Every job has its problems. Some of those on the bus are relatively simple to deal with, like the curved roofline. To combat that, I made up a template using one of the interior endcaps and some sturdy MDF. Voila, I can now cut a curve for wall paneling or shelf ends that will fit any section of the interior roof to a shape that will fit pretty well.
But some things are bigger problems. Like in working on the electrical system, I’m up to the point in blogging where I *should* be installing the DC Circuit Breaker box. It’s a wonderful thing from Blue Sea marine rated so it’s good with moisture, separate wiring for backlighting, and available in 12 or 24 volts, and you can have all the breakers wired to one power source, or source them separately (which is what I’ll do).
But I can’t put that in the system yet.
Why, you ask? Because it has a cascade of other jobs that need to be done before I can get there, each job hinging on the one before it. The circuit breaker job, for example, needs to have paneling up before it can be installed in place.
Now, I’ve been doing some nice flat panel oak wainscoting on the walls, and was planing on doing more of it for the area behind the captain’s chair, so it would need to be built to fit around the existing electrical outlet, captain’s chair back, & AC breaker box.
Oh, and around the housing for the electrical panel and bus wiring that’s just to the port side of the captain’s chair. Under the plastic there’s lots of empty space and I need to decide how much needs to be taken up with what and how best I’ll get access to the wiring that will still reside in there.
And of course, I have to build the paneling and enclosure around the vents for the defroster (by the port window) and the vents down by the floor for the driver’s heater outlet. Oh, and the control for the heater core fluid flow.
Unlike modern school buses that have a dial like your car that opens and closes a vent that allows air to flow through or around the heating core (a miniature radiator), our bus has a 1/4 turn valve that allows or restricts (or stops) the hot coolant from flowing into the core, which is mounted just under the big panel of toggles and switches. Unfortunately, it’s a little thing with short wings, and is really difficult to turn on or off while driving. As such, I have the body for an old ratchet that I need to weld to the valve for better control. And this needs to be built into the paneling in such a way that the hardware of the valve can be attached to the back so it doesn’t move about.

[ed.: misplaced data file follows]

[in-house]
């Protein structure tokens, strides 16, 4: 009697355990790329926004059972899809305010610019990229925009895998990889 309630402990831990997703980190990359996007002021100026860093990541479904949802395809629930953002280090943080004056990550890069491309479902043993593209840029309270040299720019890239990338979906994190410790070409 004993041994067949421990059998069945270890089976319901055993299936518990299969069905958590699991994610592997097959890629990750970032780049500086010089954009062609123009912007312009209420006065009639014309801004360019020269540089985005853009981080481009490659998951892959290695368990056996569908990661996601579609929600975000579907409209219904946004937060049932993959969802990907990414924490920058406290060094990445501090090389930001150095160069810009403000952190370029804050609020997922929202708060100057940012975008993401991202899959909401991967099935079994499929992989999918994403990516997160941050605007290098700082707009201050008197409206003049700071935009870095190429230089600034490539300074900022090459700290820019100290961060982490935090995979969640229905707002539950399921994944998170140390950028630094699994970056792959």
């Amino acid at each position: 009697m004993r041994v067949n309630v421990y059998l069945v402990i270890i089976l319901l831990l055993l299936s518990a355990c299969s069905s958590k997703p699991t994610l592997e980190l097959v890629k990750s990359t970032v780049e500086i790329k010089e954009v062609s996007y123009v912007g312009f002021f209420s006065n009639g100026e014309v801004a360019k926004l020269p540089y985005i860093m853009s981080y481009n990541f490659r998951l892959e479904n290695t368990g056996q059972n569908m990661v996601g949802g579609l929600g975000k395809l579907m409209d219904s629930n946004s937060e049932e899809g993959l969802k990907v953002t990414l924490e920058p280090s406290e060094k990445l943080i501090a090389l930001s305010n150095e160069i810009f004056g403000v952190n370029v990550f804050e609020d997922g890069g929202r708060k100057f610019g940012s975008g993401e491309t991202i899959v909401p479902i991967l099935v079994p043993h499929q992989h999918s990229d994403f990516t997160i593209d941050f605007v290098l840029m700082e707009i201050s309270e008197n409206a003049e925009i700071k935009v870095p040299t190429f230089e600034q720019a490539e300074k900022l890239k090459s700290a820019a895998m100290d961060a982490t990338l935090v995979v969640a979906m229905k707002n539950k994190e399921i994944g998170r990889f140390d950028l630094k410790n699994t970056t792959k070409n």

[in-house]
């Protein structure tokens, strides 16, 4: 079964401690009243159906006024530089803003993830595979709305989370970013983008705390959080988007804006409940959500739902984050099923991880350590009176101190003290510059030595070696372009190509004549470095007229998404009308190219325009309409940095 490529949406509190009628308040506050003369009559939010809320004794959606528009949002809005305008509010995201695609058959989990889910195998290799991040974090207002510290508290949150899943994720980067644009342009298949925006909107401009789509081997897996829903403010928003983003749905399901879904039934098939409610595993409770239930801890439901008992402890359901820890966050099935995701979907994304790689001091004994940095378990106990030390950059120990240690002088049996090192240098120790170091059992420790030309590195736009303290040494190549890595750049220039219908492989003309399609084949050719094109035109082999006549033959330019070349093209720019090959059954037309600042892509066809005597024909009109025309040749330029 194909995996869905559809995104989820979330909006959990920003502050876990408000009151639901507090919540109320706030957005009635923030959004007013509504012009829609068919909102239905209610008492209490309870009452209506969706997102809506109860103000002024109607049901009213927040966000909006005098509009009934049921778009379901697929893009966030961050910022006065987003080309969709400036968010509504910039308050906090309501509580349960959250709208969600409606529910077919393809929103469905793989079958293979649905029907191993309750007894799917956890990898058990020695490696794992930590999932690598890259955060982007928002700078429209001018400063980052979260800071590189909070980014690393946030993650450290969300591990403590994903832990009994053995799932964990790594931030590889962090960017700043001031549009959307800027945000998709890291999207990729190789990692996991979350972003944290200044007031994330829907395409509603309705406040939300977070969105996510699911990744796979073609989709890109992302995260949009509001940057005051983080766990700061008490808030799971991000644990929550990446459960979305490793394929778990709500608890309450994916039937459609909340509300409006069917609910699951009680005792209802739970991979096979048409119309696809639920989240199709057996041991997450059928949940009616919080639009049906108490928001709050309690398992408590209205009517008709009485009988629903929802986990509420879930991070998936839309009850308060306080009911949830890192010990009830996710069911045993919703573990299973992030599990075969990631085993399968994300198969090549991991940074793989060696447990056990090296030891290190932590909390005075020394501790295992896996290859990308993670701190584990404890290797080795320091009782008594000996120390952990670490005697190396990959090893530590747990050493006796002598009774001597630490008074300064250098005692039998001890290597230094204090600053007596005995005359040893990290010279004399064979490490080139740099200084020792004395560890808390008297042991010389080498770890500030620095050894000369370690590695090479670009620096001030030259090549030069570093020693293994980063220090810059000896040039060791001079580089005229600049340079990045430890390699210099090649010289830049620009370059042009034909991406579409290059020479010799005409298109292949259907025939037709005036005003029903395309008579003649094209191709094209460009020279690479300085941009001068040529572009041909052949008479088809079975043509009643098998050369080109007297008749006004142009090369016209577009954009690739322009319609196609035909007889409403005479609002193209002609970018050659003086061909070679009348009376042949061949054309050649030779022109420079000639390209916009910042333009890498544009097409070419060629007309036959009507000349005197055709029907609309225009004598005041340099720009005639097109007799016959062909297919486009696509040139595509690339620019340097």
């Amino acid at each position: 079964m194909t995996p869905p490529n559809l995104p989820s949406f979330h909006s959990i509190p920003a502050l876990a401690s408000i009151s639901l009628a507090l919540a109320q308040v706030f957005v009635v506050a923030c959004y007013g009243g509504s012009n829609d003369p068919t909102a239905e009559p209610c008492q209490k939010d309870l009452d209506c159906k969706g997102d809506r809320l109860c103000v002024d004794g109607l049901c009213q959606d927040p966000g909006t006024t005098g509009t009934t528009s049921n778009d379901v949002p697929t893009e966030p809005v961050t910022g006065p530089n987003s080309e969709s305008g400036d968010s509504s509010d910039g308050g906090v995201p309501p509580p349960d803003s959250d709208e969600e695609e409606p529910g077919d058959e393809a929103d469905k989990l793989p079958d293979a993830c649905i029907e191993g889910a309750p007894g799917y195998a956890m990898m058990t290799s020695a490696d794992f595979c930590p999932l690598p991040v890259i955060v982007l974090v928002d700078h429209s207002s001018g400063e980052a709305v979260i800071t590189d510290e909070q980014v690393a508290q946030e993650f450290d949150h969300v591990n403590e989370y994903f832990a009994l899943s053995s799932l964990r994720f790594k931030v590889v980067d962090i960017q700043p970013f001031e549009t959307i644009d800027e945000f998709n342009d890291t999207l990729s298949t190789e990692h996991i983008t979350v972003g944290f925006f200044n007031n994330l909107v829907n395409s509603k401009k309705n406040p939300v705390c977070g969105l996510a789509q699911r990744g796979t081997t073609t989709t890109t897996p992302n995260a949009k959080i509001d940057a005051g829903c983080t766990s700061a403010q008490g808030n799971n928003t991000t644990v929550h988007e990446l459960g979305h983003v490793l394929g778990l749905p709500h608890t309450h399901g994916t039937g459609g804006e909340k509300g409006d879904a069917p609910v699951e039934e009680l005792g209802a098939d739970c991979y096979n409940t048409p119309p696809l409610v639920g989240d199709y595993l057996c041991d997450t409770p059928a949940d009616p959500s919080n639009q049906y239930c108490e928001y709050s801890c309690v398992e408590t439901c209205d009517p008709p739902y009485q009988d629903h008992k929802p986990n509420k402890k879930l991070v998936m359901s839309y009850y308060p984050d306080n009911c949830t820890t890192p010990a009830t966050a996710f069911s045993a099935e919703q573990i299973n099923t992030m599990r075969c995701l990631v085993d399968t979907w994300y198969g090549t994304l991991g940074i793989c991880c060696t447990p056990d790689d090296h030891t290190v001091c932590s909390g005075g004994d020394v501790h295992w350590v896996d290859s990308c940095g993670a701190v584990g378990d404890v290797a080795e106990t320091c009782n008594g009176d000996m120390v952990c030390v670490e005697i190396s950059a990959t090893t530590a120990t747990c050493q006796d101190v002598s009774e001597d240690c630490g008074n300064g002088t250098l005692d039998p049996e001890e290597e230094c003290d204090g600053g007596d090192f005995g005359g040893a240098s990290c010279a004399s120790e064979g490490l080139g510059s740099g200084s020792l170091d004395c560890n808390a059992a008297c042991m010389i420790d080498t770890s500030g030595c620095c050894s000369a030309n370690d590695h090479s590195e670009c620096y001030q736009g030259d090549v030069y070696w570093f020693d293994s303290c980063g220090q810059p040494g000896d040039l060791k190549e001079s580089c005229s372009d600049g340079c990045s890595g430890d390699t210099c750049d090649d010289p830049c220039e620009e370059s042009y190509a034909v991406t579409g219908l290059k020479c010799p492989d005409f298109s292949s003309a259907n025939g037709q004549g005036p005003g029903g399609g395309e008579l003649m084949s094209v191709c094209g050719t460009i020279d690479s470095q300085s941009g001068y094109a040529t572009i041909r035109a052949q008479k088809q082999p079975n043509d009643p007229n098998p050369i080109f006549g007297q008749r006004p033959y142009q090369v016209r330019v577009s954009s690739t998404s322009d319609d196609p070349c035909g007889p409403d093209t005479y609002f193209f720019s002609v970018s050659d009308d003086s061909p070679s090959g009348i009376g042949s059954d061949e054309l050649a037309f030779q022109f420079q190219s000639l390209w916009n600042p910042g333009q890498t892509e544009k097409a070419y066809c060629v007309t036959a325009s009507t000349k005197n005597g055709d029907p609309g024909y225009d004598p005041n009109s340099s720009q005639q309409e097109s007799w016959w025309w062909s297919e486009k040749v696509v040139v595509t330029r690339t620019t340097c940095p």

But before I can get to working on this paneling, I need to deal with the floor. I took apart all the original floor up to the captain’s chair and replaced it with batten strips, insulation, and plywood underlayment. But the floor fore of that, is still the old rubber and marine-grade plywood.
Which is held in place in the front with metal plates. And there’s also a big plate that covers the opening over the transmission for the shift lever to come through, with a nice rubber boot to seal it all up. And, of course, the plate needs to come up so that the floor can be replaced. But to take the plate up, the boot needs to come all the way up the lever and off over the shifter knob.
Said shifter knob needs to be removed so the boot can come off the lever, but has (so far) resisted all my attempts to unscrew it.
And then, last but not least, is the captain’s chair itself. The chair has six bolts holding it down, and the seat belt is held down by two more bolts. While these really shouldn’t be a problem , there’s a more complex chassis configuration in this area, and it’s rather hard to get to some of the bolts from underneath. And I’ll actually have to drill up through the new floor in order to put new bolts in the right places to reseat the chair and seat belt hardware.
All to install a DC circuit breaker box …
(That said, I will be getting things done …)